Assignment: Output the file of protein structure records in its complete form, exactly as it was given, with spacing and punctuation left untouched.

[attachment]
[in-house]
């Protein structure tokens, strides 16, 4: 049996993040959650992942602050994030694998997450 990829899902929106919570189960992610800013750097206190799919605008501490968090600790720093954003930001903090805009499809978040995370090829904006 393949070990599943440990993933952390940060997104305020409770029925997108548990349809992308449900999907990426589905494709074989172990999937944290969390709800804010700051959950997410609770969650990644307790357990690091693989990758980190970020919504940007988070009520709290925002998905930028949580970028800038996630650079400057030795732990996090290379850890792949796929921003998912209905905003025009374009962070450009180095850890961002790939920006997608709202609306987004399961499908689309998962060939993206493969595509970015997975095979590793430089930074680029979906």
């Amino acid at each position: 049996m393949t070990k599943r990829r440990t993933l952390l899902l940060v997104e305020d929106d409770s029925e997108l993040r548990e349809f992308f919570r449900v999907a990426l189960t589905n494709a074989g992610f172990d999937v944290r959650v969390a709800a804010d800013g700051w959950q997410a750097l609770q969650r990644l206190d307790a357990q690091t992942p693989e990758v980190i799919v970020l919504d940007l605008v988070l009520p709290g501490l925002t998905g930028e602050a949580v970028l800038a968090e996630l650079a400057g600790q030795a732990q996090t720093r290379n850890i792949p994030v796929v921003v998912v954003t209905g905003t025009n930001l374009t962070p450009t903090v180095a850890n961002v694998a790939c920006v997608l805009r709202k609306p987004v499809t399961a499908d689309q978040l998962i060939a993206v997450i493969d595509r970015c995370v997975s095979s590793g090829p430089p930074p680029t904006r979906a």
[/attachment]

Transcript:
[in-house]
């Protein structure tokens, strides 16, 4: 049996993040959650992942602050994030694998997450 990829899902929106919570189960992610800013750097206190799919605008501490968090600790720093954003930001903090805009499809978040995370090829904006 393949070990599943440990993933952390940060997104305020409770029925997108548990349809992308449900999907990426589905494709074989172990999937944290969390709800804010700051959950997410609770969650990644307790357990690091693989990758980190970020919504940007988070009520709290925002998905930028949580970028800038996630650079400057030795732990996090290379850890792949796929921003998912209905905003025009374009962070450009180095850890961002790939920006997608709202609306987004399961499908689309998962060939993206493969595509970015997975095979590793430089930074680029979906």
């Amino acid at each position: 049996m393949t070990k599943r990829r440990t993933l952390l899902l940060v997104e305020d929106d409770s029925e997108l993040r548990e349809f992308f919570r449900v999907a990426l189960t589905n494709a074989g992610f172990d999937v944290r959650v969390a709800a804010d800013g700051w959950q997410a750097l609770q969650r990644l206190d307790a357990q690091t992942p693989e990758v980190i799919v970020l919504d940007l605008v988070l009520p709290g501490l925002t998905g930028e602050a949580v970028l800038a968090e996630l650079a400057g600790q030795a732990q996090t720093r290379n850890i792949p994030v796929v921003v998912v954003t209905g905003t025009n930001l374009t962070p450009t903090v180095a850890n961002v694998a790939c920006v997608l805009r709202k609306p987004v499809t399961a499908d689309q978040l998962i060939a993206v997450i493969d595509r970015c995370v997975s095979s590793g090829p430089p930074p680029t904006r979906a």